Time and a little innocence

I was talking to a mom yesterday who’s struggling to find peace with a difficult diagnosis. She asked how I stayed so positive. I hear this sometimes and I wonder if I shouldn’t post a youtube video of my less-that-positive moments. I have them — trust me.

While I’m not always the picture of positivity, most days I am optimistic. After all, we’re lucky for a bunch of reasons. For one, we have a son who never complains. Not just because he can’t speak, but because he is the happiest person on the planet. We are also blessed with a daughter who never spends a moment questioning her family’s situation (she does question some of my decisions, but nothing having to do with Jack). Our “special” family also had one advantage that not all “special” families are given — time.

When we started our new life we didn’t know we were starting a new life. Our family assumed that we were living a dark chapter and that we would one day return to normal. We got it wrong and I am grateful for our innocence.

Eight years ago I don’t think we were prepared to accept a world that looks like ours or understand that our family could thrive under our complicated circumstances. Instead, we grew into our new life little by little and it’s worked out well. As the mom, I needed every minute of the eight years I was given to process this new reality. It’s far easier when information trickles in, than when you’re hit by an avalanche.

Jack was diagnosed with ALD before social media. Yes, there was the internet to track down information about rare diseases, but there were not online communities to join. I know, because I tried. I did find a few other families who were battling ALD and we grew close, but now newly diagnosed families can find their peers by simply typing “ALD” into their Facebook search. Within seconds, they’re connected to dozens of families willing to share their experiences.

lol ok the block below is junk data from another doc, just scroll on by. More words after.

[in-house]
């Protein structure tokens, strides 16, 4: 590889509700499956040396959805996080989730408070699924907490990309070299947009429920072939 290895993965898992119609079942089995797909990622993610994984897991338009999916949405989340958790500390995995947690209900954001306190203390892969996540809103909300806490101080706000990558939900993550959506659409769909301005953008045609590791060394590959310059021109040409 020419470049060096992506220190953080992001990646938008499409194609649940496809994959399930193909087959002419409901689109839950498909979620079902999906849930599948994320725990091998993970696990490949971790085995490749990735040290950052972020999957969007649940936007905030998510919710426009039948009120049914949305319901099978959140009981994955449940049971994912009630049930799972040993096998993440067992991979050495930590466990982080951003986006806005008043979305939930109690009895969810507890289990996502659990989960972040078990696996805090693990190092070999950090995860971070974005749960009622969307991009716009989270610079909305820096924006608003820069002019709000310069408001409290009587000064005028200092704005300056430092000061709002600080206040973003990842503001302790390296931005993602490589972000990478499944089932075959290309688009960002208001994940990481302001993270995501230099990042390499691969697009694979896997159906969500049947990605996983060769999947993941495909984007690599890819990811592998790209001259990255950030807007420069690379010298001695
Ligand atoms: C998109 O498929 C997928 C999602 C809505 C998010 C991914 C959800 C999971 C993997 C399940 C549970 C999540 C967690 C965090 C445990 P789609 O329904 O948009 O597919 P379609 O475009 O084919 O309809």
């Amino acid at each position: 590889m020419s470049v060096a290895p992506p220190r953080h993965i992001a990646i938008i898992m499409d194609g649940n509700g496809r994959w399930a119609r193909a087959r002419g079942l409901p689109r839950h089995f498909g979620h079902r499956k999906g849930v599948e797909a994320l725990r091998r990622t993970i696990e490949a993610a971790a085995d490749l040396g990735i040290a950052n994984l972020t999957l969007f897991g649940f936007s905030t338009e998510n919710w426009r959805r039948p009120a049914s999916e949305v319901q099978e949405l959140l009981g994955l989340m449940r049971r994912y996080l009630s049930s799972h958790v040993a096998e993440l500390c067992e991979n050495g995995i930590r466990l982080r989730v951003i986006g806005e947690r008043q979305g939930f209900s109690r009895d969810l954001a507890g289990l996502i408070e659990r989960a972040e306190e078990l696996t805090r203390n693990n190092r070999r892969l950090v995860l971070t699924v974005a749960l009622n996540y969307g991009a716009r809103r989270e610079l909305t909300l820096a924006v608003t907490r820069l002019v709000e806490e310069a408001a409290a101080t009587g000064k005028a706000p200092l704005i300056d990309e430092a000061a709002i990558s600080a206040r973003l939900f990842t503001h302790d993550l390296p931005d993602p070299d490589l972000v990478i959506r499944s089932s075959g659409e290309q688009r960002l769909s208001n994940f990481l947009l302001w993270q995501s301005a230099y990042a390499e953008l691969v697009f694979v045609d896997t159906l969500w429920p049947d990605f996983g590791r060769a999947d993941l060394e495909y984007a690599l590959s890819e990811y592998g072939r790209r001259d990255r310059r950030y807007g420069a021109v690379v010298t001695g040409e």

It’s wonderful for people to know that they are not alone and to acquire information, but I worry that a heap of details about a disease like ours might be overwhelming and discouraging. I’m not sure how I would have reacted if someone had described what our future would look like when I was still processing the diagnosis and treatment.

I’ve shared our family’s journey publicly for years, and many ALD families have reached out. I hear the silence on the other end of the phone (or the keyboard) following a quick description about how “GREAT Jack is doing.” The word “GREAT” is following words like transplants, diapers, g-tubes, seizures, non-verbal, etc. I try to rewind and point out all the things that Jack is still able to do, “Jack can still see, hear, walk, laugh.” The silence continues.

Eight years ago, if some mother tried to tell me that her son was doing “GREAT” because he could still see, hear and walk, I would have slapped her.

As I tried to reassure the young mother yesterday, my heart went out to her. This world full of information is a mixed blessing. While I was impressed with her determination and knowledge of her child’s disease, she was getting buried in facts and statistics and details.

I kept trying to find the right words to make her feel better. I told her to stay strong, find a team of experts, pray if she is lucky enough to have faith, and breathe.

Knowledge is power, but sometimes I think that a little innocence is not such a bad thing.

 

Love, Jess

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